TUJ leaders visit Meiji University’s Sugugadai Campus. Meji President Ueno (center left), TUJ Dean Wilson (center) and TUJ Senior Associate Dean Kato (center right). Photo provided by Meiji University.

Dean Matthew Wilson and Senior Associate Dean Chie Kato of Temple University, Japan Campus (TUJ) visited Meiji University’s Surugadai Campus on April 18, 2024, marking their inaugural meeting with President Masao Ueno, who recently assumed office. Through this meeting, Temple and Meiji further strengthened the relationship that was established when the two universities commenced their credit exchange program a decade ago.

The meeting was attended by senior faculty members from Meiji, who joined to discuss a variety of topics aimed at enhancing collaboration between the two universities. Among Meiji’s participants were  Kyoko Koma, Vice President of International Affairs and Professor of the School of Information and Communication; Rumiko Oyama, Deputy Director at the Headquarters of International Collaboration and Professor at the School of Arts and Letters; Ayako Yokogawa, Professor at the Organization for International Collaboration; and Hiroshi Iizuka, General Manager of International Collaboration.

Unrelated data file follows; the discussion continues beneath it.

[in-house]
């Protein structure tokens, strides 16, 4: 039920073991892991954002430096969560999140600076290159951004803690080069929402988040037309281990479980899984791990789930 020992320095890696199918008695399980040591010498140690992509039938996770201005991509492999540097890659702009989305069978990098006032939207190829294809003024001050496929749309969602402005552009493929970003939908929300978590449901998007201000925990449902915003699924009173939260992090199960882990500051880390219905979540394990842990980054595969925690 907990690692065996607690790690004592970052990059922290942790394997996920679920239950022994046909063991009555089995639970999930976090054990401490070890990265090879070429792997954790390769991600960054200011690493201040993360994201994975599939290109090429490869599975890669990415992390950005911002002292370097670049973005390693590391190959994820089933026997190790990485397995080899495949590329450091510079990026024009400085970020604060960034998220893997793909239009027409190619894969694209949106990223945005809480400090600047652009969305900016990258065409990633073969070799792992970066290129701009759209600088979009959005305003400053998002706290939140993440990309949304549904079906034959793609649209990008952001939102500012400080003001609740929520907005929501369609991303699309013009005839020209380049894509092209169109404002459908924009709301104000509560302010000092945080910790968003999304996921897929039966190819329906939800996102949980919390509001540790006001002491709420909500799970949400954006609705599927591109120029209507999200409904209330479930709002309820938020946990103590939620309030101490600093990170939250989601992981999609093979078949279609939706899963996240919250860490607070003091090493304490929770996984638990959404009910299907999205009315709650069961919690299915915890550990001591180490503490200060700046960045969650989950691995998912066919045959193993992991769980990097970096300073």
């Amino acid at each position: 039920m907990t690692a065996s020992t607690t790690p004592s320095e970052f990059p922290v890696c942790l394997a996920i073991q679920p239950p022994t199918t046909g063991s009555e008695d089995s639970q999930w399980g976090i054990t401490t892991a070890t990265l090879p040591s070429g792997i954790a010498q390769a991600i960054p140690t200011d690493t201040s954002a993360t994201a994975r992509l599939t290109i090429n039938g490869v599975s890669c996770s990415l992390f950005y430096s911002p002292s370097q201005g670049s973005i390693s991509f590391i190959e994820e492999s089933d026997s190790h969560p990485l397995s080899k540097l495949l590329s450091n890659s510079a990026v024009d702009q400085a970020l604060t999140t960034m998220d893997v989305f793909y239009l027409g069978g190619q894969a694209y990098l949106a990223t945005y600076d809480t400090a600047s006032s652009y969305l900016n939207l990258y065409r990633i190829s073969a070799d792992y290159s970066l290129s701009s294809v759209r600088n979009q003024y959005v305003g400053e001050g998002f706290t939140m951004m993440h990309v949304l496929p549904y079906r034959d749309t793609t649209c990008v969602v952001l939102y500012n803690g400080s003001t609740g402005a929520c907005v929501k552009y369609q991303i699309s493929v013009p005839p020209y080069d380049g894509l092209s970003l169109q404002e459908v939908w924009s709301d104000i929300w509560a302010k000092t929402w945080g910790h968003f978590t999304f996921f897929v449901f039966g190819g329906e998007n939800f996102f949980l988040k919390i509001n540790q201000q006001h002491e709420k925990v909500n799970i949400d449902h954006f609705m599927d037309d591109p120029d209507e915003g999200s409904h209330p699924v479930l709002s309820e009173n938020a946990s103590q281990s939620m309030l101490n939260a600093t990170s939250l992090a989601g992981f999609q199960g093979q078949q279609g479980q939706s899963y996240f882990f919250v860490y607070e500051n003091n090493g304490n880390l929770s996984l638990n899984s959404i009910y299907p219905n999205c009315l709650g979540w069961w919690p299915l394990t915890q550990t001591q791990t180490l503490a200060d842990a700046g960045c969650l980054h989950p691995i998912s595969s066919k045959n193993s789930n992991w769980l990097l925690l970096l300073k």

Dean Wilson discussed TUJ’s array of accomplishments, including the major expansion into Kyoto in 2025 that was announced in February. Senior Associate Dean Kato expressed her satisfaction with the ongoing success of the credit transfer program between TUJ and Meiji University.

President Ueno echoed the views of TUJ leadership and praised the credit transfer program for providing an opportunity for Meiji students to experience international education in a multicultural environment when they cannot easily study abroad. “The significance of collaborating with foreign universities lies in the depth of the exchange and TUJ has certainly demonstrated this. Therefore, we will maintain our close collaboration with them,” Ueno was quoted on Meiji’s website.

TUJ started its exchange program with Meiji’s School of Arts and Letters in 2014. In an agreement between both universities in 2022, Meiji expanded the exchange program to include all 10 of its schools. The credit transfer program allows students from both universities to take courses at the other university while paying tuition to their home institution. The students at both universities can count the credits obtained at the host university towards their graduation if the requirements are met. Temple University and Meiji University also offer a dual-degree program for graduate students, where Meiji students study at the main campus in Philadelphia.

Other related stories